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What Does GMO Stand for in Food? – GMO Vs. Non-GMO

Posted On: July 24, 2018

There is a lot of debate about the safety of GMOs in our food. Much of this debate stems from confusion about what GMOs are, and whether or not they are harmful to our health when consumed.

To help clear things up and gain a better understanding of GMOs, let’s address some of the basics.

What does GMO stand for in Food?

“GMO” stands for “Genetically Modified Organisms.” When it refers to ingredients or a food product, a GMO classification means that the food has been genetically engineered.

About a 20 years ago, there weren’t many GMO crops. Today, there are about 165 million acres containing GMO crops. The purpose of a GMO crop isn’t necessarily to produce a healthier food, but rather to produce a crop that is more resistant to the effects of disease, weather, insects, and other factors that can inhibit a crop’s ability to survive.

What Does Non-GMO Mean?

Non-GMO applies to any foods or ingredients that have not been genetically modified. There are many GMO products on supermarket shelves that you might not be aware of unless you read the ingredient labels. However, many GMO-free foods now make a point of labeling their products as non-GMO, as there is a large debate about the overall health risks associated with GMO vs. non-GMO foods.

Are All Organic Products GMO-Free?

what is the difference between GMO and Non-GMO?

Yes, eating 100% certified organic products ensures that you are consuming GMO-free foods. However, the inverse is not true of the difference between organic and non-GMO foods. Note that the non-GMO meaning doesn’t include a product’s organic status — it simply means that the food hasn’t been genetically modified.

GMO vs. Non-GMO—Why Eat Non-GMO?

Many health advocates recommend eating only organic and non-GMO foods. One of the main reasons it is recommended that you avoid GMO products is that there is still a lot of uncertainty about the long-term health effects of consuming GMO products. Studies have shown an increase in health problems since the introduction of GMOs in 1996, and food allergies have also increased.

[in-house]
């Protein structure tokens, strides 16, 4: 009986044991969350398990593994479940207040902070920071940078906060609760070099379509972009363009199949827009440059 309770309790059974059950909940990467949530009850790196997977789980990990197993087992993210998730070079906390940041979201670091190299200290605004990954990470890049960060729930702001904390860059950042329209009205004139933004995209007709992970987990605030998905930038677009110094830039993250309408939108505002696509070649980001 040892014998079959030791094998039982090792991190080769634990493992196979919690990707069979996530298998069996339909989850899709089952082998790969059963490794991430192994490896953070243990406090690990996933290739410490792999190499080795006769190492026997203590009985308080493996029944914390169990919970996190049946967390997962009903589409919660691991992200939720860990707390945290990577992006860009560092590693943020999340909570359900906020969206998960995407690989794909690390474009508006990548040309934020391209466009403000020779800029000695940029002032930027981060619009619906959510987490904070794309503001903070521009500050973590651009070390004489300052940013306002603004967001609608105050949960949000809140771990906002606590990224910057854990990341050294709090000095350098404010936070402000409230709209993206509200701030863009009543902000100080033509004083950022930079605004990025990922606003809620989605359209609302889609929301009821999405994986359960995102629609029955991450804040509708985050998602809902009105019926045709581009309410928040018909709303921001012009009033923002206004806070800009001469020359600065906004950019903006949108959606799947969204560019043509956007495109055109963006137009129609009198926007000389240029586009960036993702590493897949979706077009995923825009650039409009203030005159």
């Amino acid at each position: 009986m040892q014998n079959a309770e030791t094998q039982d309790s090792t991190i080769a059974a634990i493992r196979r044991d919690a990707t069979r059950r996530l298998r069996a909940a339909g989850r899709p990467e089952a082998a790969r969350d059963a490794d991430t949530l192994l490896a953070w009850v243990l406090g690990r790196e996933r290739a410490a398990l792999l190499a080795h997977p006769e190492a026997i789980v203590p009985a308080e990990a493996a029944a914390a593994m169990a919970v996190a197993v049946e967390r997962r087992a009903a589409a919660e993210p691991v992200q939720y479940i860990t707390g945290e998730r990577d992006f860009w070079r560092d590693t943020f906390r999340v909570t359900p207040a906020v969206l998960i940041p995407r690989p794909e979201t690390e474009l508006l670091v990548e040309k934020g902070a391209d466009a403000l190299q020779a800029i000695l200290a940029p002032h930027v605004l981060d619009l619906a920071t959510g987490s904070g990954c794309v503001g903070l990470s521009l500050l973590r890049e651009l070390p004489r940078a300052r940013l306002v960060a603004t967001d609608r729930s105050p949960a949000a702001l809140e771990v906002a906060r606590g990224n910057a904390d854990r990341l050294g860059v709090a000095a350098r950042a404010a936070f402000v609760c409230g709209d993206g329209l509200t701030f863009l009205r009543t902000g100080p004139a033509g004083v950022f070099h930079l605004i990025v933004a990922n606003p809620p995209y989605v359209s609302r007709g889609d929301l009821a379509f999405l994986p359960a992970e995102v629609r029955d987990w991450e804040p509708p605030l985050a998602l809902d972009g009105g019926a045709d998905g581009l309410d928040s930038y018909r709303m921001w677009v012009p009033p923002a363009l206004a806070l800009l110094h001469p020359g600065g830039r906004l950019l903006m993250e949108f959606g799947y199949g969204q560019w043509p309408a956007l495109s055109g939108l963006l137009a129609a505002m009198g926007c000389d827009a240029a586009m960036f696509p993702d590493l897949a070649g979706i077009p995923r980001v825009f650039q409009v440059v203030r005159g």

GMOs also tend to contaminate other non-GMO crops, and are often doused with herbicides and other toxins, which are bad for both the environment and your health.

What GMO Crops Are Approved to Grow in the US?

GMO crops are grown all over the world, and many of them right in the United States, where government oversight is rather lax concerning GMO vs. non-GMO foods. Some of the GMO products from in the United States include:

  • “Arctic” apple
  • Alfalfa
  • Canola
  • Corn
  • Cotton
  • “Innate” potato
  • Papaya
  • Soybeans
  • Sugar beets
  • Yellow “crook neck” squash
  • Zucchini

Where to Get non-GMO Food

You can certainly grow your own non-GMO foods, or shop locally at farmer’s markets if the vendors can assure you that their products are organic and GMO-free.

There are plenty of non-GMO products in supermarkets and grocery stores. All organic products are GMO-free, but if you aren’t buying everything organic, simply look for GMO-free foods that are labeled “GMO-free” or list non-GMO ingredients on the label. Some brands also utilize only non-GMO ingredients, such as Beetnik Foods.

Consider trying some of Beetnik Foods’ selection of 100% organic and non-GMO products. Their line of frozen organic meals are sold in many supermarkets, and they are also ideal for many diets and to aid in weight loss.

 

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